Drive to the Sky: The Flying Car



August 24, 2011

Like personal rocket packs, flying cars have been called an “idea whose time has never really come.” In truth, cars that can also fly have been around since 1950—the heyday of American automotive ingenuity—and even before. Find out more about the history of flying cars and where you can see up close one of the best preserved examples of this one-of-a-kind vehicle.

Back in July, the U.S. National Highway Safety Administration cleared for takeoff the Terrafugia Transition, a genuine flying car with cost hovering roughly around the price tag of new Lamborghini ($230,000). Since news of the flight, the Massachusetts-based company behind the invention says that people are already lining up to buy and that—with one of their “roadable aircraft” and just 20 licensed hours of FAA-approved “sport pilot” training—gridlock weary Americans with money to spare can expect to be flying out of the showroom as early as 2012.

This year’s flight of the Transition made headlines, but it wasn’t a historic first, says Dick Knapinski of the Experimental Aircraft Association, a 55-year-old aviation group based in Oshkosh, Wisconsin.

“The idea of flying cars is something that people have been dreaming up since there have been airplanes and cars," he says.

In fact, the history of flying cars goes back to 1917 and the Curtiss Autoplane. Glenn Curtiss, regarded as the father of the flying car, unveiled his invention a little over a decade after the Wright Brothers’ famous flight at Kitty Hawk. The Autoplane sported three wings that spanned 40 feet and a motor driven, four-bladed propeller at the rear of the car. The Autoplane never truly flew, but it did manage a few short hops.

In 1937 came the Arrowbile with its 100-horsepower Studebaker engine. The ConvAirCar followed in 1940s, promised 45 miles per gallon and an hour of flight but was taken out of production after crashing on its third test flight. In all, six different models of flying car would appear by 1950 but none ever actually made it to the marketplace.     

“A big reason was in the engineering,” says Knapinski. “Basically when you combined the two technologies you got a very bad airplane and a very bad car.”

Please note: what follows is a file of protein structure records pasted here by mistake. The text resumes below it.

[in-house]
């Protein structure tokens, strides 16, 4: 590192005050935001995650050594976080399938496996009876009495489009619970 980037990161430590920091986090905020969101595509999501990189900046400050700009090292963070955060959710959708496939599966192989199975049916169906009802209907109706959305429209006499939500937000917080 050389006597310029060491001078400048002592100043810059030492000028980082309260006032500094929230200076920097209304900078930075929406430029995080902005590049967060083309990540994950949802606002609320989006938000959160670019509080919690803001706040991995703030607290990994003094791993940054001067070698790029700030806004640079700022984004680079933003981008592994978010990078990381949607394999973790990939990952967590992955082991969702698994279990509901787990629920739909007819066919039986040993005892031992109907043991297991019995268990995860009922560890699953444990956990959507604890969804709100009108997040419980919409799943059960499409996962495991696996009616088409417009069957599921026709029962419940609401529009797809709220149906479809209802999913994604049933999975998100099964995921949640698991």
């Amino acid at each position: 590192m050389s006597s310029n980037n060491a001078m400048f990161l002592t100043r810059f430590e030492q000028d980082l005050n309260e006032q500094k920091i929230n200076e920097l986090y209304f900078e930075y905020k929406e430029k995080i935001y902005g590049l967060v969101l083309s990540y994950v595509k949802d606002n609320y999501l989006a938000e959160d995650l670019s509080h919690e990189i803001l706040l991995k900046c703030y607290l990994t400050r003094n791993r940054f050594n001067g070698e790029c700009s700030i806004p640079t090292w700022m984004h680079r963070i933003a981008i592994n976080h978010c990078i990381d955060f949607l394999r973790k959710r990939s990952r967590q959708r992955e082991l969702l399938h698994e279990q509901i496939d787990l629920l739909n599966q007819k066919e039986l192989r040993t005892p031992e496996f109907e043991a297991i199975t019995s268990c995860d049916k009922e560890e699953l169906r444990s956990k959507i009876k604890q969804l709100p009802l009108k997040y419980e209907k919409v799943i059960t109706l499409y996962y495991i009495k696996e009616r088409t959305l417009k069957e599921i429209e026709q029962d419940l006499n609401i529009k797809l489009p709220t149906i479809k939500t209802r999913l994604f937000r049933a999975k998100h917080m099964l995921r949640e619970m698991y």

In 1949, a company from Longview, Washington, unveiled its Taylor Aerocar to such fanfare that many believed Americans would be converting their driveways into runways by the turn of the century.

According to Knapinski, the company built six prototypes—one of which is currently on display in the EAA's AirVenture Museum in Oshkosh. Aerocars were the first certified airplane in history that could also drive on our highways. The Aerocar is a two-place aircraft with side-by-side seating, four wheels, high, unobtrusive wings, and a single Lycoming 0-320 engine mounted over the rear wheels. The propeller is mounted at the end of a long tail cone, and the latter is angled up considerably, to provide adequate propeller clearance. Its cruise speed was 100 mph. It initially sold for $25,000. And—yes—it really flies.

“The last time we flew the Aerocar on display in the museum was about twenty years ago but, yes, it does fly,” says Knapinski.

The EAA AirVenture is the one place in the country where you can see this unique historic vehicle up close. Along with the prototype of the Aerocar he created, Moulton B. Taylor also gave the EAA museum everything on this unique design. While only the aircraft and some minor flying car memorabilia are there for public viewing, the design information is stored in the EAA archives, is not cataloged, and is only available for public viewing by appointment.

For more information on the EAA AirVenture Museum, check out www.airventuremuseum.org/default.asp

Comments

  •  
  •   
  •  
  •